July 29, 2011 – New data from NASA satellite contradict previous UN models that showed considerable global warming predictions.
The NASA Terra satellite study observations have been conducted from the years 2000 through 2011 and show that Earth’s atmosphere is releasing far more heat into space than the previous widely supported computer models have been predicting.
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The study, which appears in the peer-reviewed science journal Remote Sensing, indicates that there will be far less global warming than the United Nations has predicted with their computer models.
These observations support prior studies that were criticized by the UN, which indicated that increasing atmospheric carbon dioxide traps much less heat than UN is claiming.
“The satellite observations suggest there is much more energy lost to space during and after warming than the climate models show,” Dr. Roy Spencer, co-author of the study and principal research scientist at the University of Alabama in Huntsville and U.S. Science Team Leader for the Advanced Microwave Scanning Radiometer flying on NASA’s Aqua satellite, “There is a huge discrepancy between the data and the forecasts that is especially big over the oceans.”
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Another finding in the NASA satellite data study is that the atmosphere actually begins shedding heat into space way before the UN’s computer models predicted.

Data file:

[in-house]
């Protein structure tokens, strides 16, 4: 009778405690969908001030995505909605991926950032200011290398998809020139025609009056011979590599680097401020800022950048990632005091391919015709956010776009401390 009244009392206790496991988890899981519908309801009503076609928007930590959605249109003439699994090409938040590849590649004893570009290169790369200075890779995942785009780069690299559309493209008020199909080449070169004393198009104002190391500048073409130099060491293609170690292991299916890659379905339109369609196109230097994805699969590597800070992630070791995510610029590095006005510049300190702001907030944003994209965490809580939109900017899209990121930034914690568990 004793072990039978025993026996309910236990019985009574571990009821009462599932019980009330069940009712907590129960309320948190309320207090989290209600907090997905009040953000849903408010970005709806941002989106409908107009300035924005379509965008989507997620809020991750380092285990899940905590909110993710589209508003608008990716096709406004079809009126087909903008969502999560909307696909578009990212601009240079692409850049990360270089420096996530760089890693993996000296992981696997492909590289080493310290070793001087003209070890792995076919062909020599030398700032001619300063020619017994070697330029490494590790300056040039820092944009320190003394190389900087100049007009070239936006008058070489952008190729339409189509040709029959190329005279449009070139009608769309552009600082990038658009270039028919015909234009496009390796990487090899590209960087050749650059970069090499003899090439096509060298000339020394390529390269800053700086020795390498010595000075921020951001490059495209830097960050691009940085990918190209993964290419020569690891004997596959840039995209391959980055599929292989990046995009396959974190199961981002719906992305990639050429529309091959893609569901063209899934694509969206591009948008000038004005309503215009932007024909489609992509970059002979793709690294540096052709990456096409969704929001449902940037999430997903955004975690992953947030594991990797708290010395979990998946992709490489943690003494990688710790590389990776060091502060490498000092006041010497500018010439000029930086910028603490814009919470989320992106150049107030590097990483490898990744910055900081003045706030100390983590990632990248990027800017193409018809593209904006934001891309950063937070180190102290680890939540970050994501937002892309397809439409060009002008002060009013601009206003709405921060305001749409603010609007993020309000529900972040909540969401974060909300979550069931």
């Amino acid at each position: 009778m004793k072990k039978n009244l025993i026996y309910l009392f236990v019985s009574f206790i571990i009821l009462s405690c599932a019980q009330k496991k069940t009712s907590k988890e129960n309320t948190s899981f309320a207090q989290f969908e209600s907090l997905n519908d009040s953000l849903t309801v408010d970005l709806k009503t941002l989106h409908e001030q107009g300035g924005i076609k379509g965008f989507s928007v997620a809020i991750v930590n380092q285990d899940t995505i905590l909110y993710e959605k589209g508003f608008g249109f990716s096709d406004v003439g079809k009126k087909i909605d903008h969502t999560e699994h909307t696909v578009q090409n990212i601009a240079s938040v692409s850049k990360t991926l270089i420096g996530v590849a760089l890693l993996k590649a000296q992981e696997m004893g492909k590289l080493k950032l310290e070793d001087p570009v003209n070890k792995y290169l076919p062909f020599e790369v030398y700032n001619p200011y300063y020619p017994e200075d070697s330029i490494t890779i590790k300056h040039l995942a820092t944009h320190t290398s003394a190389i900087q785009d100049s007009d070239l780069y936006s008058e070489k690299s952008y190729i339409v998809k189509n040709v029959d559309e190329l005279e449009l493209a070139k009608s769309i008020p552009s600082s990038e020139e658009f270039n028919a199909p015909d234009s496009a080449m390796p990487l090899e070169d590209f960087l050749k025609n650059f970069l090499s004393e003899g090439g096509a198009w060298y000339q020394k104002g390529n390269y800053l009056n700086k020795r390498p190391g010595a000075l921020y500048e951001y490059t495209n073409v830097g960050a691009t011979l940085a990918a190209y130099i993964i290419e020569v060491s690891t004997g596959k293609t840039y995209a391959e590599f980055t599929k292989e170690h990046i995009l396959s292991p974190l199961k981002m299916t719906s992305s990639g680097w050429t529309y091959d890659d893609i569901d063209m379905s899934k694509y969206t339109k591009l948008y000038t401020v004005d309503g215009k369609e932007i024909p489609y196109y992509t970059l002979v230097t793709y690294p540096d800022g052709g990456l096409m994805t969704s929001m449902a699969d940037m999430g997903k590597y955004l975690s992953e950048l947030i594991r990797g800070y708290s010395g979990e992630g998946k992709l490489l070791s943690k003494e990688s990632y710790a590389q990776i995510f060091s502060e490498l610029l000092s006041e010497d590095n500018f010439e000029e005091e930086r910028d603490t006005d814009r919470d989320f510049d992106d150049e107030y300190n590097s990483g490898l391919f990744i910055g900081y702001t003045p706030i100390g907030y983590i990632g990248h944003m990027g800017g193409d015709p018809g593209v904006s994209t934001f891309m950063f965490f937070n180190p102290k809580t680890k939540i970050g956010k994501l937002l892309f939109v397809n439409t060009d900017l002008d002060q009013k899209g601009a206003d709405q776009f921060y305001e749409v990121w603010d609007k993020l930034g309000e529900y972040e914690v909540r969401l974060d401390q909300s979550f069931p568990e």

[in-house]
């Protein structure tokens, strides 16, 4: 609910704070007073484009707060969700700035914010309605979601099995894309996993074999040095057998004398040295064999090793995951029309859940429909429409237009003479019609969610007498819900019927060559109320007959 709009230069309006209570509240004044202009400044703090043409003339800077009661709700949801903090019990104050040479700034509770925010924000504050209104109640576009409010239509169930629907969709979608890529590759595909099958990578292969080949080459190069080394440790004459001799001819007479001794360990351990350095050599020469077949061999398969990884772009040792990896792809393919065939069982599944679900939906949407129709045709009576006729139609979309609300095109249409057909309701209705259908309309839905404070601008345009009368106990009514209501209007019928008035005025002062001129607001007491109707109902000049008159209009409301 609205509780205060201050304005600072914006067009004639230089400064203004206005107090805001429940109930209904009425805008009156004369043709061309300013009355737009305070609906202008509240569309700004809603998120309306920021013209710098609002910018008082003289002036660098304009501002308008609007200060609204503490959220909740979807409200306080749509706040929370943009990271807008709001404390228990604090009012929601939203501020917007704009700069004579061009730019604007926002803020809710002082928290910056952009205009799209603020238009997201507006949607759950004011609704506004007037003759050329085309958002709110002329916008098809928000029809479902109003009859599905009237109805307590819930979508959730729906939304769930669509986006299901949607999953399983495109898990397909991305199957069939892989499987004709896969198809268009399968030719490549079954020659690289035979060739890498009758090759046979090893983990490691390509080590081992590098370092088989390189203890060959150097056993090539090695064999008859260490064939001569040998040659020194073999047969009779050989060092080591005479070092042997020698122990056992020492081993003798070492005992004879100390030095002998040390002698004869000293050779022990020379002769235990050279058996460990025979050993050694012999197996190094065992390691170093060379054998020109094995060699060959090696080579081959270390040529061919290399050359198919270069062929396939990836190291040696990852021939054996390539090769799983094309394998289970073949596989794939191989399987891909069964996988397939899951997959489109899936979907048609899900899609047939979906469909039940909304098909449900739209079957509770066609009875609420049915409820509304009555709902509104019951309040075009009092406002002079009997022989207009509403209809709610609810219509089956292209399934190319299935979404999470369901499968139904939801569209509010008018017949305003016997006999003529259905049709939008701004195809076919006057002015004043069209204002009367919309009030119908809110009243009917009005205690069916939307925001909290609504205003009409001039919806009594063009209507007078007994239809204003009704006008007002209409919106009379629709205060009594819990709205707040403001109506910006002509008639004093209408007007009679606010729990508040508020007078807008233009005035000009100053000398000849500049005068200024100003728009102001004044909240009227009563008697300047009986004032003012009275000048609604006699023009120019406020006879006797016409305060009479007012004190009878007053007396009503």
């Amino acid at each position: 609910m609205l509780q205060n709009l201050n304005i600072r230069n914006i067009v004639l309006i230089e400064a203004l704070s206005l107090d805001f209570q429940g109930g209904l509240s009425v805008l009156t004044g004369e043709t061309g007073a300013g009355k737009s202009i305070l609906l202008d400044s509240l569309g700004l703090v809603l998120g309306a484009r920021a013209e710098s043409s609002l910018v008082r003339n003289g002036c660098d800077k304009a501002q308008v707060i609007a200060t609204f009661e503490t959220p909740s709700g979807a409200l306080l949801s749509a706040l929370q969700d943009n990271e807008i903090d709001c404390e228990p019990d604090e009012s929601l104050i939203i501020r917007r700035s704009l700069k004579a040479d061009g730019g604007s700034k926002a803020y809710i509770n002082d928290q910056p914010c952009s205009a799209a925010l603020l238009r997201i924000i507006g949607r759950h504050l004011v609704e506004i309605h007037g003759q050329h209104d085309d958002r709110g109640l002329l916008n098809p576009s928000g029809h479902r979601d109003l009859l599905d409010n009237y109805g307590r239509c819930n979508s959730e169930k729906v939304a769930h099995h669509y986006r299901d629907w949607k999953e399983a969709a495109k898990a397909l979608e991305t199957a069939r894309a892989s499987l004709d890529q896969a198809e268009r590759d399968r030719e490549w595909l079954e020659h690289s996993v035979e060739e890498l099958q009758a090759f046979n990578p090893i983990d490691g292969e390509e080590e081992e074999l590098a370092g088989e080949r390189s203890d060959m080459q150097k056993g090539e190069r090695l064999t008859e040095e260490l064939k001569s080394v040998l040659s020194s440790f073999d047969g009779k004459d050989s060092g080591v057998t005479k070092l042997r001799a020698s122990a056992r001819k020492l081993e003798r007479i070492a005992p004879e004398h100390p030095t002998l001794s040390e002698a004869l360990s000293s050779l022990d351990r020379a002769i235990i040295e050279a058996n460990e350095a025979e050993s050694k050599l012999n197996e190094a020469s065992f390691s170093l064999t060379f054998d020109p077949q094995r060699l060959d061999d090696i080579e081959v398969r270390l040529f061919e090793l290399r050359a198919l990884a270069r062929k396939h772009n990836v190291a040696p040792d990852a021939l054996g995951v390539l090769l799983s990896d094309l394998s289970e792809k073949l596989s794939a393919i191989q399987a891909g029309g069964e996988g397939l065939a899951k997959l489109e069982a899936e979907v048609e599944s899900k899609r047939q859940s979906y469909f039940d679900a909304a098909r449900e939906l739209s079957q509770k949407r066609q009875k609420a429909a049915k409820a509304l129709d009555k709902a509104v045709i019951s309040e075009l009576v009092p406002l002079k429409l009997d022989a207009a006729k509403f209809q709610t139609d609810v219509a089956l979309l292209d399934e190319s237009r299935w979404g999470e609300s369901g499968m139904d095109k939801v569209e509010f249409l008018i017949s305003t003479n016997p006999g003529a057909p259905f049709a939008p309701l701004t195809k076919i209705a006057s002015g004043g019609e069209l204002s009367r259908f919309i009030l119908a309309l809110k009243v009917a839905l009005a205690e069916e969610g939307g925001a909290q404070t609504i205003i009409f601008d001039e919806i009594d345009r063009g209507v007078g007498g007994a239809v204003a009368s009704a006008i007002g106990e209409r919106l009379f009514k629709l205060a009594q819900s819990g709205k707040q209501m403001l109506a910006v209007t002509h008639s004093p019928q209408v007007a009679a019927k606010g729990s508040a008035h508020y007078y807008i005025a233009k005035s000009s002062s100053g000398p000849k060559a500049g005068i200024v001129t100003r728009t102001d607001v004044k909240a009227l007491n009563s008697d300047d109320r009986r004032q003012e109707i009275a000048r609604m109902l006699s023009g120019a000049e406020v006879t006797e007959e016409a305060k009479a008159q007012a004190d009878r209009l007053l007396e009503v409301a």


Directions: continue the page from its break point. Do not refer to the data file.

While scientists on both sides of the global warming debate agree on the amount of heat being trapped by human caused carbon dioxide emissions – a small amount, – the bigger issue was the heat trapped indirectly from humidity and cirrus cloud increases due to carbon dioxide increases.
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But, the real-world data has also shown that carbon dioxide emissions are not contributing to much atmospheric humidity and cirrus clouds as UN’s computer models have suggested.
These new NASA satellite findings are also in agreement with other satellite data collected by NASA, such as the ERBS satellite, as well as NOAA’s long-term data that indicates atmospheric humidity and cirrus clouds are not increasing at the accelerating pace the United Nations models showed.
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This is an important new finding and will likely contribute to upcoming shifts in the approach to climate change from governmental and environmental institutions in the near future.
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